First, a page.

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John Nolen

John Nolen, landscape architect.

WI Historical Society WHi12506

Returning to Madison from a trip and nearing the city's limits, it is likely that you search the horizon for the first glimpse of the Capitol's dome.

The dome, especially at night when it shines like a planet, seems a beacon and symbol for a special city. And it rises from the skyline in solitary splendor, unobstructed by the shadows of other, lesser buildings.

The near iconic image is due, largely, to the foresight of one man -- John Nolen. It was his idea, in a master plan for Madison he released in 1910, to limit building heights around the Capitol.

On the eve of Madison's 150th anniversary celebration, any number of names will be mentioned as having helped make Madison the city it is now. But Nolen would certainly belong on a short list of those whose thinking shaped such a graceful and vibrant city. Whether you walk down State Street, spend time enjoying the city's parks, bike through the Arboretum, or walk the Monona lakefront, you are benefiting from Nolen's vision.

"Nolen's greatest contribution," says Madison historian David Mollenhoff, "was that he had this astounding idea that Madison could be a world-class city."

Nolen's work on behalf of Madison was engineered by John Olin, the energetic founder and first president of the Madison Park and Pleasure Drive Association, a group he formed in 1899 to beautify the city.

Olin, asking about for a landscape architect who could put Madison on the map, heard about Nolen, a 38-year-old architect from Cambridge, Mass., who had major planning contracts with cities such as Savannah, Ga., and San Diego. For a while, Olin tried to bring Nolen to Madison permanently, holding out the promise of a place on University of Wisconsin faculty.

Although those plans fell through, Nolen did eventually take on Madison as a client. In the spring of 1908, Nolen spent several weeks in the city and, though he saw great promise in the city with its unique setting and its status as a state capital and a university town, he was dismayed with the narrow streets, lack of trees, the tangle of railroad tracks and the absence of playgrounds and parks.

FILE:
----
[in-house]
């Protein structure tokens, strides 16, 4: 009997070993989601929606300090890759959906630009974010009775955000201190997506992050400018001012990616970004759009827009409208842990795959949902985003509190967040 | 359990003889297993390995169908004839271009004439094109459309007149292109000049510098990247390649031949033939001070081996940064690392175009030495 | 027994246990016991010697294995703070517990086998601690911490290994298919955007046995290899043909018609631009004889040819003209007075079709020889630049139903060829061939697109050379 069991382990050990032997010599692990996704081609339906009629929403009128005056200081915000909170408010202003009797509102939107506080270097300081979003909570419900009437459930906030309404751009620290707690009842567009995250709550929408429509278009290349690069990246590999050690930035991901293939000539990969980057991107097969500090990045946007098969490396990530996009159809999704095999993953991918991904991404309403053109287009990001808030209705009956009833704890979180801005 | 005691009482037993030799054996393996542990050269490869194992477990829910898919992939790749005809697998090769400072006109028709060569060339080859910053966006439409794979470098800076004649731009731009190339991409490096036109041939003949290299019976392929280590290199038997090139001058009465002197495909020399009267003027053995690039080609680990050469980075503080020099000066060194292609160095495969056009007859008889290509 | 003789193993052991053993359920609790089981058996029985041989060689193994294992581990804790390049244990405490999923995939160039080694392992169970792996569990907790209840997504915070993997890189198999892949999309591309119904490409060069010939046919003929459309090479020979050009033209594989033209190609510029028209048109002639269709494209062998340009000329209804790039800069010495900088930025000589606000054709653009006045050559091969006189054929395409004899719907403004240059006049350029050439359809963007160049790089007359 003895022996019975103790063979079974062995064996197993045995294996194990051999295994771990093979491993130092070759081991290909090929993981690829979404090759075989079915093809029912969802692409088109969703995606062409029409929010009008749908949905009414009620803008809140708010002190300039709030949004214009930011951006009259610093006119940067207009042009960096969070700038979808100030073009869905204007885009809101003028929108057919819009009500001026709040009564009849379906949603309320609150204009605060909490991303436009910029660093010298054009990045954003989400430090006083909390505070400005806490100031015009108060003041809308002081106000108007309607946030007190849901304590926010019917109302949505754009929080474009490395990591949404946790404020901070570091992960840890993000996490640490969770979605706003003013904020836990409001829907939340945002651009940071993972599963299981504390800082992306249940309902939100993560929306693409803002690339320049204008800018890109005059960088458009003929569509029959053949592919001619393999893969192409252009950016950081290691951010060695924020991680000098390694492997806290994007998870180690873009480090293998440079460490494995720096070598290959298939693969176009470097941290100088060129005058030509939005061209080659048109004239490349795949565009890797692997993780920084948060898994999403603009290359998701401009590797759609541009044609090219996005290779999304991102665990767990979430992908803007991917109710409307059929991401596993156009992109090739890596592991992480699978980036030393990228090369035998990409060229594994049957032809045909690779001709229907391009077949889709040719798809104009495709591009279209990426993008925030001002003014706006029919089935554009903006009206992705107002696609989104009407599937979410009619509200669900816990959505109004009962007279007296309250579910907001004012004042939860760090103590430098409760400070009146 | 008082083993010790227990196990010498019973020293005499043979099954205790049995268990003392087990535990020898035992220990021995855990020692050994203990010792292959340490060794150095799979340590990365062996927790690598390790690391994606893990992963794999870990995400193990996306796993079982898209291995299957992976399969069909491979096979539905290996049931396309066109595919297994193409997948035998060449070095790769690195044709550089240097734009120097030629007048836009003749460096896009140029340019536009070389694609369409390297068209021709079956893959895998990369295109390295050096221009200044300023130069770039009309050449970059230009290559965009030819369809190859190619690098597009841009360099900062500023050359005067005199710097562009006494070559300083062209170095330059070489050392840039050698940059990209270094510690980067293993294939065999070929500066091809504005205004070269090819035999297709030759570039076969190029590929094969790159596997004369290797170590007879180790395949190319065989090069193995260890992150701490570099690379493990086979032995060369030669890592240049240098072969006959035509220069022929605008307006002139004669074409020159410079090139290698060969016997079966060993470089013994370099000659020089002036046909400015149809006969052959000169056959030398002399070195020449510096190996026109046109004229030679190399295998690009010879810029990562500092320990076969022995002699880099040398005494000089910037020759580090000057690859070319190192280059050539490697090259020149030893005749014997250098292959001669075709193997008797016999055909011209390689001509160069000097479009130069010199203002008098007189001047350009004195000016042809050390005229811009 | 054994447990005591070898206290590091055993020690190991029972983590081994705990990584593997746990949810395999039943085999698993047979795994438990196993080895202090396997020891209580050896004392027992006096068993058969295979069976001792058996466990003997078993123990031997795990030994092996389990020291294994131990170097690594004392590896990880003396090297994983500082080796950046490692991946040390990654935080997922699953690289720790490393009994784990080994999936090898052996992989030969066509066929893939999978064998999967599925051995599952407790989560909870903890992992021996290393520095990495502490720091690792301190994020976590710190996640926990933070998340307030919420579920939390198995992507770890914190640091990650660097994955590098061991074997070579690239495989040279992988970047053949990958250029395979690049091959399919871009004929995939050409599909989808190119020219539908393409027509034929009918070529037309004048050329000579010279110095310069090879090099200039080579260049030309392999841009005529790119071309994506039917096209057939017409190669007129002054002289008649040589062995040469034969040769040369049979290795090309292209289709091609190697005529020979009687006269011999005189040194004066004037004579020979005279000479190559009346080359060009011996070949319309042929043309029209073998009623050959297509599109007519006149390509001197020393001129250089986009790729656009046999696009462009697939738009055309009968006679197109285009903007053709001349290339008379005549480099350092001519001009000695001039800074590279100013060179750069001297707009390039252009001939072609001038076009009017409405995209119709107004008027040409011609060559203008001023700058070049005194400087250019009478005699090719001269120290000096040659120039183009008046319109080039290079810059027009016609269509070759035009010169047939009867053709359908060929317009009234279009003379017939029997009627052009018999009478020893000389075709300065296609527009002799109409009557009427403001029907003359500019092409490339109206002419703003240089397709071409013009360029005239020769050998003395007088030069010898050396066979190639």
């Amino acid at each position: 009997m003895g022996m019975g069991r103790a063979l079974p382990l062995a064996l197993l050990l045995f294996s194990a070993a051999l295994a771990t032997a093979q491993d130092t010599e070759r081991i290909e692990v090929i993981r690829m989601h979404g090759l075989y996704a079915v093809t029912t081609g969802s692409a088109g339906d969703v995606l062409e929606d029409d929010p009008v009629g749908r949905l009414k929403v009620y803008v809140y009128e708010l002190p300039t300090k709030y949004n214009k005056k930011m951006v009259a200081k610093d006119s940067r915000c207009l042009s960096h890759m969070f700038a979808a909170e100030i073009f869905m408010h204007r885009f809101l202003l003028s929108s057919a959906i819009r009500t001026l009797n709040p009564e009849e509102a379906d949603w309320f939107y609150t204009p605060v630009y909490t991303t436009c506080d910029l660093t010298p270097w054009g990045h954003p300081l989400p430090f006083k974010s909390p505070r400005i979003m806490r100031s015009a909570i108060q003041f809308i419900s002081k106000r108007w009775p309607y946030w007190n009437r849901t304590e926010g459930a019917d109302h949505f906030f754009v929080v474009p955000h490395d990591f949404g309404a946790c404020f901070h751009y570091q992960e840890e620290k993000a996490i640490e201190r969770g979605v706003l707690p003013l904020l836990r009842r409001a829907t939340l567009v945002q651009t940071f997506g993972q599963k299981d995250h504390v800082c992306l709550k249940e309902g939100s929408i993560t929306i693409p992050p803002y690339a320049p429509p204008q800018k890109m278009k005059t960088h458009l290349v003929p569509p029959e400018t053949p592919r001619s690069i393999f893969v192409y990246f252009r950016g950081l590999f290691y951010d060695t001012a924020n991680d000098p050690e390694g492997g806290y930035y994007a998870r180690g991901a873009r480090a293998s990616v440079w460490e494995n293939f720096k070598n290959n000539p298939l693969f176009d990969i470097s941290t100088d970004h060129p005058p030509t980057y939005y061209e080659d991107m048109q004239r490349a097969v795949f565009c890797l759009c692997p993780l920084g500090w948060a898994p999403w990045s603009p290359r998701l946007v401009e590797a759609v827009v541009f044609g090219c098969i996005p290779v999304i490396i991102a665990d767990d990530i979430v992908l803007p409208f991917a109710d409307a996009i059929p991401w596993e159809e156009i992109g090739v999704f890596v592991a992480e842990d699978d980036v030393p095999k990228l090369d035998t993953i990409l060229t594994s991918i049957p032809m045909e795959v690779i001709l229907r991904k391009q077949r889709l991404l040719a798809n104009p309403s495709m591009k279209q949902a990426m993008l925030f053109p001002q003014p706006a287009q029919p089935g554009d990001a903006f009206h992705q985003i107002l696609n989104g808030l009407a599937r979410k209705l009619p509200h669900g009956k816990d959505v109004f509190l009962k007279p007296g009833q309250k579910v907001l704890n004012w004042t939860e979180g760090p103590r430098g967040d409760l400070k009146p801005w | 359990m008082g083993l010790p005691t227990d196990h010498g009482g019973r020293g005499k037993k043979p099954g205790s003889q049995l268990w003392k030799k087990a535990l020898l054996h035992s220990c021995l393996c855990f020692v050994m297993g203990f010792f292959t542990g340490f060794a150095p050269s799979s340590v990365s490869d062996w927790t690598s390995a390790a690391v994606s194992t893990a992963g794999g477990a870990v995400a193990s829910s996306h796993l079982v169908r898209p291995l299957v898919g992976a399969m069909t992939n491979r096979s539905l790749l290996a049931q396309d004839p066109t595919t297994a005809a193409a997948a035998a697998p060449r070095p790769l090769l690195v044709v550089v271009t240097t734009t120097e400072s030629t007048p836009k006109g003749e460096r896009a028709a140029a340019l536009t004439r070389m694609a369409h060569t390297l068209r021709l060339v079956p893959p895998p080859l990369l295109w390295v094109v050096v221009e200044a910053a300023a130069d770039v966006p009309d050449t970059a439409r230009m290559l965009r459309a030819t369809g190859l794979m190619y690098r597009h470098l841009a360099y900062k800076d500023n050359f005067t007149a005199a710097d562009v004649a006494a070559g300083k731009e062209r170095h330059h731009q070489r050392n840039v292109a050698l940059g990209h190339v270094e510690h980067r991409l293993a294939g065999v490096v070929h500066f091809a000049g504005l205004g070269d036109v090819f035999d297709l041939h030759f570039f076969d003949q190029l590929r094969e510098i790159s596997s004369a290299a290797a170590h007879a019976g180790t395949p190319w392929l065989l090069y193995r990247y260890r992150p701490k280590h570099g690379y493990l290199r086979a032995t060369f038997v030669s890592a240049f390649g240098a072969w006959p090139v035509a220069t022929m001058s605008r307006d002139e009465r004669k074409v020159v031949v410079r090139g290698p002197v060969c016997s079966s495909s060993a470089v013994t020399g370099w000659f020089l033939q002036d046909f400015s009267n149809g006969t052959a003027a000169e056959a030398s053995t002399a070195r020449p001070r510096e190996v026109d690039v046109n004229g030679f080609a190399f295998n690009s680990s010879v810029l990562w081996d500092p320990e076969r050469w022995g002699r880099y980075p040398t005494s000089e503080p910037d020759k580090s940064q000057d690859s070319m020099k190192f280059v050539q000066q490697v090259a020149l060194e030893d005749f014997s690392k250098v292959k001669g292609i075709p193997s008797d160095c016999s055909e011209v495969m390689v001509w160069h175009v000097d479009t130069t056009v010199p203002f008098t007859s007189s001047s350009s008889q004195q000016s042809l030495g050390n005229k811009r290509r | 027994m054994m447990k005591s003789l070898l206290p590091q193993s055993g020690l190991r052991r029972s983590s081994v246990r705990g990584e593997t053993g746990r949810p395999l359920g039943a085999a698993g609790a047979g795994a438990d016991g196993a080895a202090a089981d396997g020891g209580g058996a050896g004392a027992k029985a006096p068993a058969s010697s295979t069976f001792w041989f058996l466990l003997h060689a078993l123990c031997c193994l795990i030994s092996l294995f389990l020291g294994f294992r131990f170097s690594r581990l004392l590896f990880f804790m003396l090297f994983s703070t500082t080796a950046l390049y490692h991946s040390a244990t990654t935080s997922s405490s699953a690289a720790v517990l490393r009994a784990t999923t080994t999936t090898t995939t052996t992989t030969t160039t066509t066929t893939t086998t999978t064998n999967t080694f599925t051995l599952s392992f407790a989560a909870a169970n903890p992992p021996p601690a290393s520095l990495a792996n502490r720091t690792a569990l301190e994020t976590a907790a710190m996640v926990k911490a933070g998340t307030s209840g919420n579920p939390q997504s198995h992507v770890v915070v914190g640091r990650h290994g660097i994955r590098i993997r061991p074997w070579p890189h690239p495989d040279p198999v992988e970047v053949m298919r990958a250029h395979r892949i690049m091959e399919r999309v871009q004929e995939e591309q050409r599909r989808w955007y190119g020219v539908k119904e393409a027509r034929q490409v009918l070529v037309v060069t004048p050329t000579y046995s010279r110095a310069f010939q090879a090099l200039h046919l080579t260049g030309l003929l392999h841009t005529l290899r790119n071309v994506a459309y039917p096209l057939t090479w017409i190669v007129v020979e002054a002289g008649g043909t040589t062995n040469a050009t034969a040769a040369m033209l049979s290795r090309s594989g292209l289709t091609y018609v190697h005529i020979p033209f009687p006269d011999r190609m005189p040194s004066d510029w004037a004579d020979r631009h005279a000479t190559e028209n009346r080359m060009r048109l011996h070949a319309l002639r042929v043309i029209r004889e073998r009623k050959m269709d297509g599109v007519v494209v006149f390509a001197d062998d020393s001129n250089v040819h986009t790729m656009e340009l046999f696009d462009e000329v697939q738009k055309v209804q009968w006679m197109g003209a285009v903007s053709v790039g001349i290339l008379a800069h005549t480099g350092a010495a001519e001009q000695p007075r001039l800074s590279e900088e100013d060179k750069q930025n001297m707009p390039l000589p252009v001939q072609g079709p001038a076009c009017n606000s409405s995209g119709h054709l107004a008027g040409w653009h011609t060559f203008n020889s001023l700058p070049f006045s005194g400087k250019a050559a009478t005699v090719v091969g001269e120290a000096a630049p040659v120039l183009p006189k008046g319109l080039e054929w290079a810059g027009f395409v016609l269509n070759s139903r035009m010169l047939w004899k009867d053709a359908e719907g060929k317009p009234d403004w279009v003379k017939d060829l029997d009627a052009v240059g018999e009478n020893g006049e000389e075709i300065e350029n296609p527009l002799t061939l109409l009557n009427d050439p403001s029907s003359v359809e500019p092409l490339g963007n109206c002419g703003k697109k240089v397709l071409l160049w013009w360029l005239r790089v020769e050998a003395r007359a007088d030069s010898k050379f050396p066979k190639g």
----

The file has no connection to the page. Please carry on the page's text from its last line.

Nolen, however, had a plan.

In September of 1910, Nolen's vision for the city's future was unveiled -- "A Suggestive Plan for Madison, a Model City."

The recommendations in the plan will sound familiar to many. Nolen proposed limiting building height around the state Capitol, creating a link between the Capitol and Lake Monona with a grand mall, widening and improving State Street, developing a park system and even providing housing for poor people.

Much to Olin's dismay, Nolen's proposals were initially met with a thunderous silence. Mollenhoff, in his book on the history of Madison, speculates that Nolen's early criticisms of the city worked against him.

"He was in effect telling Madisonians that they were tight-fisted, short-sighted and wrong-headed, and that present and past policies doomed Madison to ugliness, mediocrity and waste."

But the plan had staying power. As the years passed, many of the recommendations became reality -- from the building height limitations around the state Capitol to the changes on State Street spearheaded so many years later by then Mayor Paul Soglin.

The roots of such changes are to be found in Nolen's plans.

"No plan," Mollenhoff wrote, "has ever captured the high destiny of the city so succinctly, eloquently and convincingly."

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